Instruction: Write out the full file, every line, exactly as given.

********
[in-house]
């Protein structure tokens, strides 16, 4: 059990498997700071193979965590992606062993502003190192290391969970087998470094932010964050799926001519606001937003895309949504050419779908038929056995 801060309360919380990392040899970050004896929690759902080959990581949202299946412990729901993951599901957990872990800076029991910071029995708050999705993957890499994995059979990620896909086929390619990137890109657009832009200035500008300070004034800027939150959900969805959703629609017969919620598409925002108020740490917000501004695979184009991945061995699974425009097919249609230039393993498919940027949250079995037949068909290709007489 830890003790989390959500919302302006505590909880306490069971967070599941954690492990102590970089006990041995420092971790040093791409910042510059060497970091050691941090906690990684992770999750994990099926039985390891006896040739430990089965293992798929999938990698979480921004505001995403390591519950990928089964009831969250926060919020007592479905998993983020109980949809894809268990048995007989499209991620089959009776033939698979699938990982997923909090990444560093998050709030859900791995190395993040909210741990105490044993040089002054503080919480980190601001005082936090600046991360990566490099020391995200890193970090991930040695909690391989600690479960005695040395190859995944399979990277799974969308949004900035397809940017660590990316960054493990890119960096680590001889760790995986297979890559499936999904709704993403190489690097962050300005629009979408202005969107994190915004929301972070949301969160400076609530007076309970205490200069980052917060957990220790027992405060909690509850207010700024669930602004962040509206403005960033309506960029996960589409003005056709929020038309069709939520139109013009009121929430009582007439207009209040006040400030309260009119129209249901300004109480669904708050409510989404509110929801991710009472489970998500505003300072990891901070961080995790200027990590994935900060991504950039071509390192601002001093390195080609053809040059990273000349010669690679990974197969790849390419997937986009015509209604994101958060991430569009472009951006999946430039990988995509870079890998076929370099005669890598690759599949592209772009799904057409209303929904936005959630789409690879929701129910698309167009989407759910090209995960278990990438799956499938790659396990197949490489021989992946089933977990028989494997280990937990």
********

[in-house]
């Protein structure tokens, strides 16, 4: 059990498997700071193979965590992606062993502003190192290391969970087998470094932010964050799926001519606001937003895309949504050419779908038929056995 801060309360919380990392040899970050004896929690759902080959990581949202299946412990729901993951599901957990872990800076029991910071029995708050999705993957890499994995059979990620896909086929390619990137890109657009832009200035500008300070004034800027939150959900969805959703629609017969919620598409925002108020740490917000501004695979184009991945061995699974425009097919249609230039393993498919940027949250079995037949068909290709007489 830890003790989390959500919302302006505590909880306490069971967070599941954690492990102590970089006990041995420092971790040093791409910042510059060497970091050691941090906690990684992770999750994990099926039985390891006896040739430990089965293992798929999938990698979480921004505001995403390591519950990928089964009831969250926060919020007592479905998993983020109980949809894809268990048995007989499209991620089959009776033939698979699938990982997923909090990444560093998050709030859900791995190395993040909210741990105490044993040089002054503080919480980190601001005082936090600046991360990566490099020391995200890193970090991930040695909690391989600690479960005695040395190859995944399979990277799974969308949004900035397809940017660590990316960054493990890119960096680590001889760790995986297979890559499936999904709704993403190489690097962050300005629009979408202005969107994190915004929301972070949301969160400076609530007076309970205490200069980052917060957990220790027992405060909690509850207010700024669930602004962040509206403005960033309506960029996960589409003005056709929020038309069709939520139109013009009121929430009582007439207009209040006040400030309260009119129209249901300004109480669904708050409510989404509110929801991710009472489970998500505003300072990891901070961080995790200027990590994935900060991504950039071509390192601002001093390195080609053809040059990273000349010669690679990974197969790849390419997937986009015509209604994101958060991430569009472009951006999946430039990988995509870079890998076929370099005669890598690759599949592209772009799904057409209303929904936005959630789409690879929701129910698309167009989407759910090209995960278990990438799956499938790659396990197949490489021989992946089933977990028989494997280990937990």